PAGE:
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Dina Avila/EPDX

Loaded Wasabi Chicken Sandwiches, Shrimp Toast Benedict, and What Else To Order on Canard’s Daytime Menu

Plus, the story behind the duck stack

Brooke Jackson-Glidden is the editor of Eater Portland.

James-Beard-winning chef Gabriel Rucker wanted to launch brunch quietly. On May 21, an employee let it slip that breakfast and lunch had opened at Rucker’s wine bar, making it the only Gabriel Rucker institution to do brunch or breakfast: no benedicts at Little Bird; no pancakes at Le Pigeon. He wanted to do it right.

“It was like opening again,” Rucker says, standing in the doorway of Canard while a few customers stroll in for happy hour. He says the daytime crowd, especially mid-week, is far more casual, which he likes. He wants campers to open laptops and hang out. He wants the space to be amorphous, the way it shifts easily between bar and restaurant at night. “If you want to treat it like a coffee shop, you can treat it like a coffee shop,” he explains.

But no day-old muffins and lazy paninis are hiding on Canard’s daytime menu. Instead, fried chicken sandwiches arrive dripping with fiery orange chile-wasabi mayo, pancakes bathe in decadent duck sausage gravy, crunch shrimp toasts receive swirls of hollandaise and poached eggs for benedicts. If it’s a place to camp out, it’s closer to Out of Africa than Into the Wild. If you’re just looking to peruse menus, you can find them here; for now, these are Rucker’s three picks for breakfast, brunch, or whenever you decide to stroll in.

Gabriel Rucker sprinkles seasoning onto a poached egg
Shrimp toast Benedict
Dina Avila/EPDX

Shrimp Toast Benedict (Breakfast, Brunch)

Based off a dish on the dinner menu with fried shrimp and avocado, the shrimp toast Benedict tops the dish with a classic hollandaise, poached eggs, and a sprinkle of Japanese seasoning mix Furikake. The idea came from Canard chef de cuisine Taylor Daugherty, and after trying out the dish with a crab bearnaise, the two decided simple was the way to go. The shrimp is delicate enough to stand on its own, and if a customer wants a plain old Benedict, “We have prosciutto, we have English muffins,” Rucker says.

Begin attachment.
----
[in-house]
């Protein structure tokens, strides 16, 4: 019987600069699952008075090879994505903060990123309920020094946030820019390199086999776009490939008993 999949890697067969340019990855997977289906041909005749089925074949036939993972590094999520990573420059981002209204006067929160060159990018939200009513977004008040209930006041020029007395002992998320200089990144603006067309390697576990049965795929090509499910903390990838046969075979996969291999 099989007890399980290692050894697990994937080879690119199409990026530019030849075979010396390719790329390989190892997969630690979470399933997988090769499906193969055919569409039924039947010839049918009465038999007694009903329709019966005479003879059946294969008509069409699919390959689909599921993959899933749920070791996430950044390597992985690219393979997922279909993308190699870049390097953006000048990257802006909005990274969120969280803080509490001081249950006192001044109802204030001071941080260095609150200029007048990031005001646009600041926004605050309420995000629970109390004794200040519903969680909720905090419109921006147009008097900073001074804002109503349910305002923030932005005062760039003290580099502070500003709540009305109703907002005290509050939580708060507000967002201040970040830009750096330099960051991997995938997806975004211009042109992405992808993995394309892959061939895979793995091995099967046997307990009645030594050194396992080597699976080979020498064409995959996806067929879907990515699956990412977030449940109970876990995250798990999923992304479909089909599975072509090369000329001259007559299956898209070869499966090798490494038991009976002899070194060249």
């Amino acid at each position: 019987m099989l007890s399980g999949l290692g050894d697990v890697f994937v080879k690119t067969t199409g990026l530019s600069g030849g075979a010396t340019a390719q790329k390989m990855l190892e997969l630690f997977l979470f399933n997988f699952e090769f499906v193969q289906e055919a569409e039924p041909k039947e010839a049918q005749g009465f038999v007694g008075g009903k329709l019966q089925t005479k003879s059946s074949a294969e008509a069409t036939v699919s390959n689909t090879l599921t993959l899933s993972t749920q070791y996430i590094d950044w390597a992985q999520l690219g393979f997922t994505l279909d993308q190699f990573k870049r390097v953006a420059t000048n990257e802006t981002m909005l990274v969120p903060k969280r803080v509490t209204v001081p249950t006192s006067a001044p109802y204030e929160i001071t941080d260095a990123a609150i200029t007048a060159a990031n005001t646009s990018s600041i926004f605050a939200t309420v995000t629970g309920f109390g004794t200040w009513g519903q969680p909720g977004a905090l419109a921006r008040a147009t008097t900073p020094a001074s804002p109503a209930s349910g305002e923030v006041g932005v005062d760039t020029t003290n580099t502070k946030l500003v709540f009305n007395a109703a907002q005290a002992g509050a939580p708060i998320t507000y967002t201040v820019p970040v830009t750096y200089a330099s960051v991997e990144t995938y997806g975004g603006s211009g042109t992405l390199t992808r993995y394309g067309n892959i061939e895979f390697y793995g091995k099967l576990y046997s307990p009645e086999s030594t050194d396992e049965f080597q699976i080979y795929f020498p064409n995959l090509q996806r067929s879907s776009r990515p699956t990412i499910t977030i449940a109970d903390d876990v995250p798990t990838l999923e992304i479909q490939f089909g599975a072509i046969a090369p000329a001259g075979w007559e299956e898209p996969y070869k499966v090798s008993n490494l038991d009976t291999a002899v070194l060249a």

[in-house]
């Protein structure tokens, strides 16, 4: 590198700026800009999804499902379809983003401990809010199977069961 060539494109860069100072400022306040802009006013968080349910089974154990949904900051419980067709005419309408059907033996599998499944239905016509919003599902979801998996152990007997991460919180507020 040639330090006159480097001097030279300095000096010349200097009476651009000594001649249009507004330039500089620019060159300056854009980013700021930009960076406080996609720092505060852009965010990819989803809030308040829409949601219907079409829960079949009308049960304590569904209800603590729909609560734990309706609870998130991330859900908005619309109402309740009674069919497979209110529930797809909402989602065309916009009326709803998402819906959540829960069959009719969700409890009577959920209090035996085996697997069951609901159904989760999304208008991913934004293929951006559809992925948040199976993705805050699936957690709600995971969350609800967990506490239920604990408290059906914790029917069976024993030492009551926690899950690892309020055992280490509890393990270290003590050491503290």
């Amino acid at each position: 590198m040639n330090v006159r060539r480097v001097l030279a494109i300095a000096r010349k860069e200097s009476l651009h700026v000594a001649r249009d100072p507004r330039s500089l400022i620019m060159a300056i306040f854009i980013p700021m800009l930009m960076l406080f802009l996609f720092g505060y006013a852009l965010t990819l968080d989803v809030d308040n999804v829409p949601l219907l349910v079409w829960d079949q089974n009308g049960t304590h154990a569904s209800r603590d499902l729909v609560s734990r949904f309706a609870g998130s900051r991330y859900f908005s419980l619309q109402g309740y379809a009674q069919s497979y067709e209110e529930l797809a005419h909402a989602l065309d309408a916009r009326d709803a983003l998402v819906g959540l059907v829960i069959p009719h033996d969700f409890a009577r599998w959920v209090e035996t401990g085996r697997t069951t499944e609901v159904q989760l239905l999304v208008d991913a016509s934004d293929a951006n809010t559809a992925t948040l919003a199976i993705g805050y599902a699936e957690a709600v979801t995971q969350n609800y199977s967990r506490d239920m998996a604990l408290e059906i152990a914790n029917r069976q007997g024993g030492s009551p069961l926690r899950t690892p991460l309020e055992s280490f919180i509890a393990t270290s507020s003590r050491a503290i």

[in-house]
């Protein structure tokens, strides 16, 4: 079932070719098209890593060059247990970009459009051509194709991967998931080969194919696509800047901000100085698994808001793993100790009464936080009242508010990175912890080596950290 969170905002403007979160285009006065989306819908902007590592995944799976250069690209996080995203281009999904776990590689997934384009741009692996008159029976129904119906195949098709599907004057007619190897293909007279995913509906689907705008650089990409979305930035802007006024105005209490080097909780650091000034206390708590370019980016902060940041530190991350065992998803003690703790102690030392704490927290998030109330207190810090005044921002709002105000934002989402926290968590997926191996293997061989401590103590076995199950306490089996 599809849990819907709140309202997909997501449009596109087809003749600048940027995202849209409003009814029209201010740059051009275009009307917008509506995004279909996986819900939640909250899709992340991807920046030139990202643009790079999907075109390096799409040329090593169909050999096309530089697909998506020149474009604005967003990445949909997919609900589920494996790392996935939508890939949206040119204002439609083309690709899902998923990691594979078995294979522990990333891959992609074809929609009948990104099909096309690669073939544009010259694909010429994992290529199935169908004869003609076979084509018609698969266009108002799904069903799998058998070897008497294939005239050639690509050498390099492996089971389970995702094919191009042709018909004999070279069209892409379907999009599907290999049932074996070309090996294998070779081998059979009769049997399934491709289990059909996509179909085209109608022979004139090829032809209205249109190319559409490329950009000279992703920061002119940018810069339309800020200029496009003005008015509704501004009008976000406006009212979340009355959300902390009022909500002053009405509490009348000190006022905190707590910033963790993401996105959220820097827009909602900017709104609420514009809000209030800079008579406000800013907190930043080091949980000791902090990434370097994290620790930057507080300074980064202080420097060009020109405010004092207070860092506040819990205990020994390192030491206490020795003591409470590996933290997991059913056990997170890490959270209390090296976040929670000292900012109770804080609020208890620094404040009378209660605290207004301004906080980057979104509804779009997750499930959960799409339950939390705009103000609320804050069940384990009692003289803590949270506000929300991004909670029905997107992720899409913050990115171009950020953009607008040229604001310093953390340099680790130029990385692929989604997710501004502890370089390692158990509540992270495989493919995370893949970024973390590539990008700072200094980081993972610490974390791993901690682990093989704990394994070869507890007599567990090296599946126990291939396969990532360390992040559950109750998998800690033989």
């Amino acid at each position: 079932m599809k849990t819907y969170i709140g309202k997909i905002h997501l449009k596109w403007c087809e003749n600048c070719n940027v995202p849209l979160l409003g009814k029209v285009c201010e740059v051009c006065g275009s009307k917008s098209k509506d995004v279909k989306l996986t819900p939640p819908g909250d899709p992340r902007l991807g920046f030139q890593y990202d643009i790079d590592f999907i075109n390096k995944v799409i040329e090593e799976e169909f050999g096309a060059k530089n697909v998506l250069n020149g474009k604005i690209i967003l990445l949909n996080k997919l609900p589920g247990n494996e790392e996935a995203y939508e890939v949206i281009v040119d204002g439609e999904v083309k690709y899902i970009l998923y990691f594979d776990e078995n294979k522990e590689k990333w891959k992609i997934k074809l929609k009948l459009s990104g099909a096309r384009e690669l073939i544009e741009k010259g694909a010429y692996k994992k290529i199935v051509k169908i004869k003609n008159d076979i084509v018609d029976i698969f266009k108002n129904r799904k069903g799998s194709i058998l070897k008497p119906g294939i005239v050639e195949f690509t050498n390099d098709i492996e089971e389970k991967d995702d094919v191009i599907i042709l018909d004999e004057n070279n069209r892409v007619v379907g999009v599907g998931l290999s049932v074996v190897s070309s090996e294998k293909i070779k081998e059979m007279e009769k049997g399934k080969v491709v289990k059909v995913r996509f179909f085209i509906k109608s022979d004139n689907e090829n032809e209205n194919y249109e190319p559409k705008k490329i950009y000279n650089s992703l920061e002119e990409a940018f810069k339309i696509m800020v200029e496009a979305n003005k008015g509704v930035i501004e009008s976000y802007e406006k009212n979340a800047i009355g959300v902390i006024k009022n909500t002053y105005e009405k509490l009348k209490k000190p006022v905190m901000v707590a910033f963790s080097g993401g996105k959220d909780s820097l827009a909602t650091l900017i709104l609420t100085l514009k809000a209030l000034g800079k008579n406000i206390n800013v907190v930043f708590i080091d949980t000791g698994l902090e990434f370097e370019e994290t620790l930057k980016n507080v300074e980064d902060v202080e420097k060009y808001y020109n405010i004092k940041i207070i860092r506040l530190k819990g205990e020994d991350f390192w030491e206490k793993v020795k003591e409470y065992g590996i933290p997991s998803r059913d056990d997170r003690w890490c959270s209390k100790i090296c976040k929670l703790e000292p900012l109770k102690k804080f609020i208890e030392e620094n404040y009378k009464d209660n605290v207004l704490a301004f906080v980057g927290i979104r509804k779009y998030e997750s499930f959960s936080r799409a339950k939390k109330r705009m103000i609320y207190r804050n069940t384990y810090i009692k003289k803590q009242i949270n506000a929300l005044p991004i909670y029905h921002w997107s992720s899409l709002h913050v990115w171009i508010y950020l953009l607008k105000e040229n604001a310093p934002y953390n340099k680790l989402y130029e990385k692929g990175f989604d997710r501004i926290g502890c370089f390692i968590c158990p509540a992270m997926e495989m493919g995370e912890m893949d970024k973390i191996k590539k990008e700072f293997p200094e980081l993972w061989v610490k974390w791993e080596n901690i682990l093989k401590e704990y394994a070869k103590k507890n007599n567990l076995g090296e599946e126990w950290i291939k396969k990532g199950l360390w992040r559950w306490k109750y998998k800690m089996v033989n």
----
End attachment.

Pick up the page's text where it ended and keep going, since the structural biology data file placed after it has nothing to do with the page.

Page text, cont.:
The Duck Stack
Dina Avila/EPDX

The Duck Stack (All Menus)

In the early days of Canard, Rucker made something called “ducketta,” aka duck porcetta, that The Oregonian said “might become the restaurant’s signature.” Unfortunately, creating the dish was an enormous task for a tiny kitchen, one that Rucker soon decided wasn’t worth it. So he swapped out his ducketta for another quack-happy dish: the duck stack, a set of duck fat buttermilk pancakes loaded with duck sausage gravy and sunny duck eggs. It started on the dinner menu, but it’s now available all day. “It’s like biscuits and gravy,” Rucker says. “I wanted to have a dish that’s just as good at 9 a.m. as it is at midnight after a bunch of Pabst.” If the duck-fat-roux in the gravy wasn’t rich enough for you, Rucker will throw on a lobe of seared foie gras for an extra $15.

Fried chicken sandwich
Dina Avila/EPDX

Wasabi Fried Chicken Sandwich (Lunch)

Portland goes hard on fried chicken sandwiches. From Basilisk’s take with cabbage slaw to Maya Lovelace’s indulgent Intimidator with pimento cheese, Portland diners love their crunchy deep-fried poultry with just a little extra bread. Canard’s version, however, certainly stands out, drenched in Nickelodeon-orange chile-wasabi mayo, bread-and-butter daikon, and miso egg salad. It started as an entree at Le Pigeon, transforming that dish into something casual but explosive (seriously — the egg salad will get everywhere if you’re not careful).

Canard is open from 8 a.m. to midnight Mondays through Fridays, and 9 a.m. to midnight Saturdays and Sundays. The restaurant will be closed from June 10 to June 15 for a summer break, so now’s the time to go before the chefs take a breather.

Canard [Official]
Duck-Gravy-Smothered Pancakes Arrive at Canard’s Newly Launched Brunch [EPDX]
Channeling Paris (and White Castle), Canard opens next door to Le Pigeon [The O]
All Canard coverage [EPDX]


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